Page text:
What parents need to know
Parents Need to Know
Parents need to know that this book's emphasis on strong, supportive girl friendships may inspire readers -- and provides some nice counter-programming to clique lit's "frenemies." The characters do make some bad decisions, but they grow from them. There's some sexual content, language, and some pretty intense emotional stuff. Teens living out their own coming-of-age stories will likely get the most out of this book.
What's the story?
Lena, Bridget, Tibby, and Carmen have been best friends since birth. Now, just before they're about to spend their first summer apart, they discover a pair of jeans that miraculously fits all of them, despite their differing physiques. And not just fit -- the Pants make each girl look and feel beautiful and confident. They don't know it yet, but they'll need that confidence during a summer that will test them, each in different ways. In a solemn midnight ceremony that will resonate with teen readers, the girls make up a compact about the Pants, part of which is that they'll send them back and forth among themselves throughout the summer.
Is it any good?
THE SISTERHOOD OF THE TRAVELING PANTS' main characters experience their share of drama: Tibby befriends a 12-year-old with leukemia, Carmen's father has a new family, Lena falls in love in Greece, and Bridget has her first sexual experience, which devastates her. But author Ann Brashares is a great storyteller, and she builds a reservoir of affection for each character that makes the climax of each of their stories effective.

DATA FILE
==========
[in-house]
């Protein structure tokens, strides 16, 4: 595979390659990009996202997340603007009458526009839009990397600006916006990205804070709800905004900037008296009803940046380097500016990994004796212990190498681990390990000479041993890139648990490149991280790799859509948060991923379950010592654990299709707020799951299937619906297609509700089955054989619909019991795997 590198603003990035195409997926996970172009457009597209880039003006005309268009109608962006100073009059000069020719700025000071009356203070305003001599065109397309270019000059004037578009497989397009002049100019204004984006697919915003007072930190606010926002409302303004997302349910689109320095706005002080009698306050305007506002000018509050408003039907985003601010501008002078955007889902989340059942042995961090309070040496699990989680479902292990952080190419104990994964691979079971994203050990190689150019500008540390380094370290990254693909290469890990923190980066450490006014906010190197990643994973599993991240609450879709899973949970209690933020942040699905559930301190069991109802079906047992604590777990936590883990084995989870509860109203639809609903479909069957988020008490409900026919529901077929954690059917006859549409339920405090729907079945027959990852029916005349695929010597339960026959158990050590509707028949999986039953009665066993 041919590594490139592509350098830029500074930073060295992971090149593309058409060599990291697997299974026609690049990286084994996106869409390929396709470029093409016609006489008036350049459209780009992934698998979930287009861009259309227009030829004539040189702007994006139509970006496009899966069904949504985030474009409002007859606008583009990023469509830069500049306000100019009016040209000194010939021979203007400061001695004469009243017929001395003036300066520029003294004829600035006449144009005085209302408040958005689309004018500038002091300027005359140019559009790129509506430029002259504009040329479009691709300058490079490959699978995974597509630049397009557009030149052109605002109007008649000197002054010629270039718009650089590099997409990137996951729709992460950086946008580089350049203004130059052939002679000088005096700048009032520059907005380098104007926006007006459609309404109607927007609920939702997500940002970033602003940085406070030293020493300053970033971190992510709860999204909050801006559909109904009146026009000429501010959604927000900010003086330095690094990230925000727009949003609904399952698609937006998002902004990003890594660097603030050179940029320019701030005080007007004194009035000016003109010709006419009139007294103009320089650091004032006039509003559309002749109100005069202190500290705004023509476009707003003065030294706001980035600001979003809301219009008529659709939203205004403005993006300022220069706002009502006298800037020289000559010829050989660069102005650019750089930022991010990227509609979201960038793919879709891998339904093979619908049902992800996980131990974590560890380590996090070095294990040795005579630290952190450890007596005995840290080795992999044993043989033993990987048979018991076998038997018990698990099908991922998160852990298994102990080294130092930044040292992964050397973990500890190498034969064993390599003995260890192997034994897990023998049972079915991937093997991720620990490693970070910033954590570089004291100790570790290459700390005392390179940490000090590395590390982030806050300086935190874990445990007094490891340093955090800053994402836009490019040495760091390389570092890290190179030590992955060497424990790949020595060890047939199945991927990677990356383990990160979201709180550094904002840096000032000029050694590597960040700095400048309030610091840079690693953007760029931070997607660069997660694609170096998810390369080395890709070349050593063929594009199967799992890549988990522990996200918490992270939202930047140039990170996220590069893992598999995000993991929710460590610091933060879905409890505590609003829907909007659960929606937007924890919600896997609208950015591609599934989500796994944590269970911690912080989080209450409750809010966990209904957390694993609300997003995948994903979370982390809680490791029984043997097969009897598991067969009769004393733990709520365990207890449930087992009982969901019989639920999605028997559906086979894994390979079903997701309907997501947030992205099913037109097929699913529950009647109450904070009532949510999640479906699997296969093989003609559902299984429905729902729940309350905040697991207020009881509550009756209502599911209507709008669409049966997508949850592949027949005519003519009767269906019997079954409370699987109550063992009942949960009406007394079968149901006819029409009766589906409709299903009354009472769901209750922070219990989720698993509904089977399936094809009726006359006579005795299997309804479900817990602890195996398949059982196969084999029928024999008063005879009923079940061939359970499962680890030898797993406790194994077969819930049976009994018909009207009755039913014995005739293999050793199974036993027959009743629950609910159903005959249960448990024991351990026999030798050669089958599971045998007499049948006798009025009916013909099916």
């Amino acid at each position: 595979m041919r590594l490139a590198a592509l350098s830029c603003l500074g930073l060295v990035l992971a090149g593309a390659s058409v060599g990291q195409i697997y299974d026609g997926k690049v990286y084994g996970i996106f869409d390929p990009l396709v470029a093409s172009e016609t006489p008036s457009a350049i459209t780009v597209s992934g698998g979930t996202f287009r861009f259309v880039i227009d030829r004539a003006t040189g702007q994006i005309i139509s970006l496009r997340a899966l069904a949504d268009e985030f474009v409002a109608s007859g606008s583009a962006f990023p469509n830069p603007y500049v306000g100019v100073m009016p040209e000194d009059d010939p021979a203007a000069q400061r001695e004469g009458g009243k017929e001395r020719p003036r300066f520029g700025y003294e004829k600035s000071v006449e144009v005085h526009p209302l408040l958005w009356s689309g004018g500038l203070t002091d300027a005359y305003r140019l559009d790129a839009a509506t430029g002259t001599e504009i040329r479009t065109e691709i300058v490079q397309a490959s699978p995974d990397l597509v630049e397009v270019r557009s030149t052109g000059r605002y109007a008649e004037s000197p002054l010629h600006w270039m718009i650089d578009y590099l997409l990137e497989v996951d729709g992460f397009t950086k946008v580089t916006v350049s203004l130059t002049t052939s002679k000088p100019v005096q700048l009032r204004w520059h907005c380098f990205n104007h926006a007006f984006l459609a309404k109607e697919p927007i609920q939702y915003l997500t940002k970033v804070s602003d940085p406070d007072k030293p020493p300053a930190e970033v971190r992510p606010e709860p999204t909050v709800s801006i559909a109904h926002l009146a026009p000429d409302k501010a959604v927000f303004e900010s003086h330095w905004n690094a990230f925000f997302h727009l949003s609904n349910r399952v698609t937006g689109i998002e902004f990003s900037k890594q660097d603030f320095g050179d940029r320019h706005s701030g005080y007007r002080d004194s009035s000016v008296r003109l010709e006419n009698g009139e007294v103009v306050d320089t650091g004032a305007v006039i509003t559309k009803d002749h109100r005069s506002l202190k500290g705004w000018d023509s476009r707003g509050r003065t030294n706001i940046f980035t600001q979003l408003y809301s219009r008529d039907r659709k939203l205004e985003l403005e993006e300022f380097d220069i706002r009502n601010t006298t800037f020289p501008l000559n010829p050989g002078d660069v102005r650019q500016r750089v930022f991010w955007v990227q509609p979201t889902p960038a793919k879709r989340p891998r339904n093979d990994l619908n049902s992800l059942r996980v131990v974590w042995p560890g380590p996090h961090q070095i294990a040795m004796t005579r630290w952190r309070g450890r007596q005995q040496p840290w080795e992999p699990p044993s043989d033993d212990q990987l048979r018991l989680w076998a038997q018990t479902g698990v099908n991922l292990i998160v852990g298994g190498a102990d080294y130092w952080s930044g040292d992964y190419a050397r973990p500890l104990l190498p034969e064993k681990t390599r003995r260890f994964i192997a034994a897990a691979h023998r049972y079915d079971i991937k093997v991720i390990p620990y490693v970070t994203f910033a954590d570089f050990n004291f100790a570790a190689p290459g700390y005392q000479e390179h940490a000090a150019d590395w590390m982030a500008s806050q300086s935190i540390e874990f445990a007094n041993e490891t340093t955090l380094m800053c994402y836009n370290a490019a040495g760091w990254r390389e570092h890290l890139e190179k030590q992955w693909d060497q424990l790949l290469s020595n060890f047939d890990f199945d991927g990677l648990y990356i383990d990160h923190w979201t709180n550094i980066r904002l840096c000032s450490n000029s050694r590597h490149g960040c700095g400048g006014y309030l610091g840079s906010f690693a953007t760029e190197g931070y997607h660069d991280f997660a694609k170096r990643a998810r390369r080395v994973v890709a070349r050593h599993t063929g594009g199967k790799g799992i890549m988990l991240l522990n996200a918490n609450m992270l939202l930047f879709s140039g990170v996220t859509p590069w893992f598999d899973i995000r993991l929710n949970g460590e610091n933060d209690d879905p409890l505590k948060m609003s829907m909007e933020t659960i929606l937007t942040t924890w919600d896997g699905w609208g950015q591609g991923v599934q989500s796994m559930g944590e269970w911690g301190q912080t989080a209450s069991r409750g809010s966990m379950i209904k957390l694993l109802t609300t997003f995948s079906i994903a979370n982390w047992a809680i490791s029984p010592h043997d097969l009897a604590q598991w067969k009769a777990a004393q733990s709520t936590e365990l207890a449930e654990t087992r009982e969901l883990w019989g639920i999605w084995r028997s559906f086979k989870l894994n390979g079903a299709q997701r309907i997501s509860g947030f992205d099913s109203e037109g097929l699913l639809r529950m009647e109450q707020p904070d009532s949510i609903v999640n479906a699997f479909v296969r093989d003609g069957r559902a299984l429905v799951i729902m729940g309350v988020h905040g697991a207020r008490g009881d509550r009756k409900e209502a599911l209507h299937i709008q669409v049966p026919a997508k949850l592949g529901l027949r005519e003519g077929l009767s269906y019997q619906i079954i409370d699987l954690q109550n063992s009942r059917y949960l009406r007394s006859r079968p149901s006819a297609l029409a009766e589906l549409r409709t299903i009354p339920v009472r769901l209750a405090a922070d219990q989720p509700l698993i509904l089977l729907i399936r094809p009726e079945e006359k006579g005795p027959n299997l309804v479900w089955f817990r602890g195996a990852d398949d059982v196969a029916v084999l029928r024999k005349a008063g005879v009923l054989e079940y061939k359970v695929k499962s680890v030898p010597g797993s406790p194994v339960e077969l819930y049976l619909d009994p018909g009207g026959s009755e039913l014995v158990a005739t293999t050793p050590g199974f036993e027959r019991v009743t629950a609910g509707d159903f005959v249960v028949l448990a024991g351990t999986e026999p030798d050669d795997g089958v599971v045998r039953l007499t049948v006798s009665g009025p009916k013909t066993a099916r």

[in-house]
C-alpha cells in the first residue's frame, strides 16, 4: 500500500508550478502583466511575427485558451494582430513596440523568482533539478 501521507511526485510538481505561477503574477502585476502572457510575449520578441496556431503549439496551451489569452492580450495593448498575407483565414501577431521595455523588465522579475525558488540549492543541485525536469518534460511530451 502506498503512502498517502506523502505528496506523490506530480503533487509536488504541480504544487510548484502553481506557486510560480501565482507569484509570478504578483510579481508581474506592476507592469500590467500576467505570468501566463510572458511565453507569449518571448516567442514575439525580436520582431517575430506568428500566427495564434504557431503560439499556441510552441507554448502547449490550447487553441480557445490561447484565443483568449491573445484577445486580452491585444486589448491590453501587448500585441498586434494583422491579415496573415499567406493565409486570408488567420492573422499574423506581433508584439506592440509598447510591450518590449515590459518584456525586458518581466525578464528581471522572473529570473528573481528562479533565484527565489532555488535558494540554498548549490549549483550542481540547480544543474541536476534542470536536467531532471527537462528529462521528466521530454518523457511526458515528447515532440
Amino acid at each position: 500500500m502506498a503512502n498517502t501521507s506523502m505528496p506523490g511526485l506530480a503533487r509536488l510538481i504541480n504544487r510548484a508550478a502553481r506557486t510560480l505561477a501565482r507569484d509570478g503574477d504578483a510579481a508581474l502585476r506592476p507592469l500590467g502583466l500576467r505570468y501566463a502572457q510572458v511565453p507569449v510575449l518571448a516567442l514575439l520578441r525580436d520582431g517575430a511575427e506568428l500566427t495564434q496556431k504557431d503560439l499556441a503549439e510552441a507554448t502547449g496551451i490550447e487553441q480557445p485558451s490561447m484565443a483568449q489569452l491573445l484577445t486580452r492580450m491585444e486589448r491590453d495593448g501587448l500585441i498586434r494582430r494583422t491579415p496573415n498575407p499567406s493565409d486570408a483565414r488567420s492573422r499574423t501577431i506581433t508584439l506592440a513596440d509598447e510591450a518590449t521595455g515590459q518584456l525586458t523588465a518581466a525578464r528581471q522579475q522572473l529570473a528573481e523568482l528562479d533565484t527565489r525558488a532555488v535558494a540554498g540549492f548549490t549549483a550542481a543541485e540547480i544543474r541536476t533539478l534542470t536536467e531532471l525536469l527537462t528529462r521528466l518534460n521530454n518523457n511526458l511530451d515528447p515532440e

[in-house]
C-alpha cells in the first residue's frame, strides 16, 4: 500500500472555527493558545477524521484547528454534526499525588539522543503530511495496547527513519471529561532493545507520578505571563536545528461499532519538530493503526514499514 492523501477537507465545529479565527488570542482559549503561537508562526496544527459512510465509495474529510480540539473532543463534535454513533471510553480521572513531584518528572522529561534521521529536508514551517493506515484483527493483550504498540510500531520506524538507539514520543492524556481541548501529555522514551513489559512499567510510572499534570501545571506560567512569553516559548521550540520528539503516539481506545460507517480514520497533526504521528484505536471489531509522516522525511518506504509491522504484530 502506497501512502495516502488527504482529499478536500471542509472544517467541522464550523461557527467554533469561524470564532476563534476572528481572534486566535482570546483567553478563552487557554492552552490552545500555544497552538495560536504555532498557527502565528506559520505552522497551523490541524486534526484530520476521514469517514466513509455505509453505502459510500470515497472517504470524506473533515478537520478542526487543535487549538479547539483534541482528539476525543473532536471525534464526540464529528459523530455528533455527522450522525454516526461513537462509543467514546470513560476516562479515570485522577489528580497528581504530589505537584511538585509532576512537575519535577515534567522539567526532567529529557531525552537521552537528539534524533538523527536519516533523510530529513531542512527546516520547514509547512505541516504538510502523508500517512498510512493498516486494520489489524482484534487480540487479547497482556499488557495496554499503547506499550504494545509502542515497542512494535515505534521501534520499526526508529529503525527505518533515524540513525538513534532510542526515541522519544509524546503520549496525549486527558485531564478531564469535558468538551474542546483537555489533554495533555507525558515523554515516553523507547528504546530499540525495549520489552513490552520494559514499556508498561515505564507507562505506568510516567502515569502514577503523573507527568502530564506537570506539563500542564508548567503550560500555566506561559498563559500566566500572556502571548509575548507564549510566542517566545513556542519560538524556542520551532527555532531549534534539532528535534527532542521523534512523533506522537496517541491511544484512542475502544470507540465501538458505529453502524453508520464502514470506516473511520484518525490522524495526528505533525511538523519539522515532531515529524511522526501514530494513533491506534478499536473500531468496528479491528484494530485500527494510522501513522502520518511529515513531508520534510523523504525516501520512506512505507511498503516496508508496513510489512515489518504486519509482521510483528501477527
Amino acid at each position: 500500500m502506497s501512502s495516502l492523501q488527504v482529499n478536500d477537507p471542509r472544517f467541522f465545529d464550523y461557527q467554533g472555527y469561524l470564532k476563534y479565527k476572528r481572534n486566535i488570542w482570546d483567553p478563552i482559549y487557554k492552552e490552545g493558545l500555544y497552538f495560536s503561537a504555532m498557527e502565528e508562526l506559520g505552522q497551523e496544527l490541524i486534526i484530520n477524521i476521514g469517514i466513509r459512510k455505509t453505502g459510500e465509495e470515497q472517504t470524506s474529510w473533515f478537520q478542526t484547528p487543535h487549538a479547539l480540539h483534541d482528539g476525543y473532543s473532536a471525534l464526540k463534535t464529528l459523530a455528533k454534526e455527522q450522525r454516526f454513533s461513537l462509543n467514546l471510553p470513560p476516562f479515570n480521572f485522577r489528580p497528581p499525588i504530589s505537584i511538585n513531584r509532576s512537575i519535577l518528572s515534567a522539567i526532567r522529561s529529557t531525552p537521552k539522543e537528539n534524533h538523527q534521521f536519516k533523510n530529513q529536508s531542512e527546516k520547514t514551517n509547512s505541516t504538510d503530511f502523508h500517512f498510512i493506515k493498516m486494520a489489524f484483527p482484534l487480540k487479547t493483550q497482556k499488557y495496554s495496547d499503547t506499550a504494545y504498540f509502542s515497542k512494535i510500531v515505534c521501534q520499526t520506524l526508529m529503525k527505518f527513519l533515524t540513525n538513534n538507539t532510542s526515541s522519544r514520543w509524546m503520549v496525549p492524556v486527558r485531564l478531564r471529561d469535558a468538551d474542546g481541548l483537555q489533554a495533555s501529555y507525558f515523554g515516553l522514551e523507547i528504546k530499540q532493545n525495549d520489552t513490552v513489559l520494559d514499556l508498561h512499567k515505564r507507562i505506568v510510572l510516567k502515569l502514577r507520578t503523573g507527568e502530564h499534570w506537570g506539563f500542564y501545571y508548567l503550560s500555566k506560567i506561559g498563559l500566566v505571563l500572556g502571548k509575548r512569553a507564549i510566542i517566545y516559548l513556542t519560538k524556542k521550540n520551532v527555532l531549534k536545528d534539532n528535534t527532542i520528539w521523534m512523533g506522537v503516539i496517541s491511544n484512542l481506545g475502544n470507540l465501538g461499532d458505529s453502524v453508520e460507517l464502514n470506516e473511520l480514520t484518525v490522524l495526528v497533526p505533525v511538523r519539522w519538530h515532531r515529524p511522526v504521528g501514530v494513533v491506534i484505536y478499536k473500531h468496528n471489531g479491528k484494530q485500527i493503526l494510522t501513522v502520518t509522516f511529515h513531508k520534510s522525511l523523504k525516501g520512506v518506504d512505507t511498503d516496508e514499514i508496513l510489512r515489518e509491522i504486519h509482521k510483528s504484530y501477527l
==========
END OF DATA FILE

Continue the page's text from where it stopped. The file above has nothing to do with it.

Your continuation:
The friendship that the four girls share is the kind every teen longs for: rock solid and dependable, with no rivalries or pettiness to mar it, filled only with kindness, love, and understanding. If this friendship -- along with the girls' openness to the world and their capacity for honest self-appraisal and growth -- gives teen readers something to which to aspire, then this book will deserve its popularity.
Families can talk about...
Families can talk about friendship. How is it often portrayed in the media? What sort of impact do those portrayals have on real life girl friendships? Why do you think this book -- and its subsequent sequels -- struck such a chord with readers?